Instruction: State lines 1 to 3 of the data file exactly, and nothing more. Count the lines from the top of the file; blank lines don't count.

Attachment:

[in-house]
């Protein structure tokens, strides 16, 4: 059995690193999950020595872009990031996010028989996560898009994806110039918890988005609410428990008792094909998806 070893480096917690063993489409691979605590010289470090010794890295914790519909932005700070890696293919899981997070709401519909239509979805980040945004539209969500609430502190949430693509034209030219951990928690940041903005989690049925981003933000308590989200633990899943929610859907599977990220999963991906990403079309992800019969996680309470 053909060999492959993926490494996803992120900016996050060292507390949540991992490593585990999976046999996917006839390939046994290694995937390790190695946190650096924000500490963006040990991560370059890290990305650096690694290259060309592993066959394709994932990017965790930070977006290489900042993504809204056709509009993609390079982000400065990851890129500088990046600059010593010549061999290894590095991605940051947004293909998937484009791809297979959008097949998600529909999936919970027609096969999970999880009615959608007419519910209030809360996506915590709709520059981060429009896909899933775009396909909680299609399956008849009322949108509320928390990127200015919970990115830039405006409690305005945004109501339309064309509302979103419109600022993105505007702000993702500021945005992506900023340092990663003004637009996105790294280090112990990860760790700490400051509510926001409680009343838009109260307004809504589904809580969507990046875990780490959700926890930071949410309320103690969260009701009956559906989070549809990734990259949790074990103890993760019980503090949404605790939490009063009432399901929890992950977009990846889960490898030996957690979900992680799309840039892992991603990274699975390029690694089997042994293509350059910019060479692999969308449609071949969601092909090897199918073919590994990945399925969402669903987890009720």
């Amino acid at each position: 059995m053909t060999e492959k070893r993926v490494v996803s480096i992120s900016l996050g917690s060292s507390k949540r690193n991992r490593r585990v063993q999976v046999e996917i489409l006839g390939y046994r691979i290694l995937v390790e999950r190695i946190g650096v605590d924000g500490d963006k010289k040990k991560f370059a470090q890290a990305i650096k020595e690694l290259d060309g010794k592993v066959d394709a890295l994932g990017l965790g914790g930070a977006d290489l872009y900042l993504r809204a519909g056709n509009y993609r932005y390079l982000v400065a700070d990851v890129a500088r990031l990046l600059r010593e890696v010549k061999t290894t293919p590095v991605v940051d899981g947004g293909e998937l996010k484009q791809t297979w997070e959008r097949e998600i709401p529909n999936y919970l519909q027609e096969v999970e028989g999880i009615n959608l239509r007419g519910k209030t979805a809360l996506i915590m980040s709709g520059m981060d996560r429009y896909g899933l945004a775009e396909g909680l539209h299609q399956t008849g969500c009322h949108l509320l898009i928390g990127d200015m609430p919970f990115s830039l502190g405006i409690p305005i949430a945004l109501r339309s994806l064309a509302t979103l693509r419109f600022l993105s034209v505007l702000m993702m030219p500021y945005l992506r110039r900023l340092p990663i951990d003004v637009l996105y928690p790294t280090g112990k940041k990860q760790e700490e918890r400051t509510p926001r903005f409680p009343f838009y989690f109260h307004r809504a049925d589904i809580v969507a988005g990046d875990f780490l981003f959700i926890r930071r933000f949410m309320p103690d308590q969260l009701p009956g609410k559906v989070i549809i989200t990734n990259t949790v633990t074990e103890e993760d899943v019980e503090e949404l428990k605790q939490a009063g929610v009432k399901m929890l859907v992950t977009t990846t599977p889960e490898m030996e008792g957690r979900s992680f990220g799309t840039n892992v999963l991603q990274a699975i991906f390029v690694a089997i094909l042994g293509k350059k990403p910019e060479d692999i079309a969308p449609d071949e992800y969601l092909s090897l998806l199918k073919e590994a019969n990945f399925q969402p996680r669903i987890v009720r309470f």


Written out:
[in-house]
């Protein structure tokens, strides 16, 4: 059995690193999950020595872009990031996010028989996560898009994806110039918890988005609410428990008792094909998806 070893480096917690063993489409691979605590010289470090010794890295914790519909932005700070890696293919899981997070709401519909239509979805980040945004539209969500609430502190949430693509034209030219951990928690940041903005989690049925981003933000308590989200633990899943929610859907599977990220999963991906990403079309992800019969996680309470 053909060999492959993926490494996803992120900016996050060292507390949540991992490593585990999976046999996917006839390939046994290694995937390790190695946190650096924000500490963006040990991560370059890290990305650096690694290259060309592993066959394709994932990017965790930070977006290489900042993504809204056709509009993609390079982000400065990851890129500088990046600059010593010549061999290894590095991605940051947004293909998937484009791809297979959008097949998600529909999936919970027609096969999970999880009615959608007419519910209030809360996506915590709709520059981060429009896909899933775009396909909680299609399956008849009322949108509320928390990127200015919970990115830039405006409690305005945004109501339309064309509302979103419109600022993105505007702000993702500021945005992506900023340092990663003004637009996105790294280090112990990860760790700490400051509510926001409680009343838009109260307004809504589904809580969507990046875990780490959700926890930071949410309320103690969260009701009956559906989070549809990734990259949790074990103890993760019980503090949404605790939490009063009432399901929890992950977009990846889960490898030996957690979900992680799309840039892992991603990274699975390029690694089997042994293509350059910019060479692999969308449609071949969601092909090897199918073919590994990945399925969402669903987890009720």
């Amino acid at each position: 059995m053909t060999e492959k070893r993926v490494v996803s480096i992120s900016l996050g917690s060292s507390k949540r690193n991992r490593r585990v063993q999976v046999e996917i489409l006839g390939y046994r691979i290694l995937v390790e999950r190695i946190g650096v605590d924000g500490d963006k010289k040990k991560f370059a470090q890290a990305i650096k020595e690694l290259d060309g010794k592993v066959d394709a890295l994932g990017l965790g914790g930070a977006d290489l872009y900042l993504r809204a519909g056709n509009y993609r932005y390079l982000v400065a700070d990851v890129a500088r990031l990046l600059r010593e890696v010549k061999t290894t293919p590095v991605v940051d899981g947004g293909e998937l996010k484009q791809t297979w997070e959008r097949e998600i709401p529909n999936y919970l519909q027609e096969v999970e028989g999880i009615n959608l239509r007419g519910k209030t979805a809360l996506i915590m980040s709709g520059m981060d996560r429009y896909g899933l945004a775009e396909g909680l539209h299609q399956t008849g969500c009322h949108l509320l898009i928390g990127d200015m609430p919970f990115s830039l502190g405006i409690p305005i949430a945004l109501r339309s994806l064309a509302t979103l693509r419109f600022l993105s034209v505007l702000m993702m030219p500021y945005l992506r110039r900023l340092p990663i951990d003004v637009l996105y928690p790294t280090g112990k940041k990860q760790e700490e918890r400051t509510p926001r903005f409680p009343f838009y989690f109260h307004r809504a049925d589904i809580v969507a988005g990046d875990f780490l981003f959700i926890r930071r933000f949410m309320p103690d308590q969260l009701p009956g609410k559906v989070i549809i989200t990734n990259t949790v633990t074990e103890e993760d899943v019980e503090e949404l428990k605790q939490a009063g929610v009432k399901m929890l859907v992950t977009t990846t599977p889960e490898m030996e008792g957690r979900s992680f990220g799309t840039n892992v999963l991603q990274a699975i991906f390029v690694a089997i094909l042994g293509k350059k990403p910019e060479d692999i079309a969308p449609d071949e992800y969601l092909s090897l998806l199918k073919e590994a019969n990945f399925q969402p996680r669903i987890v009720r309470f």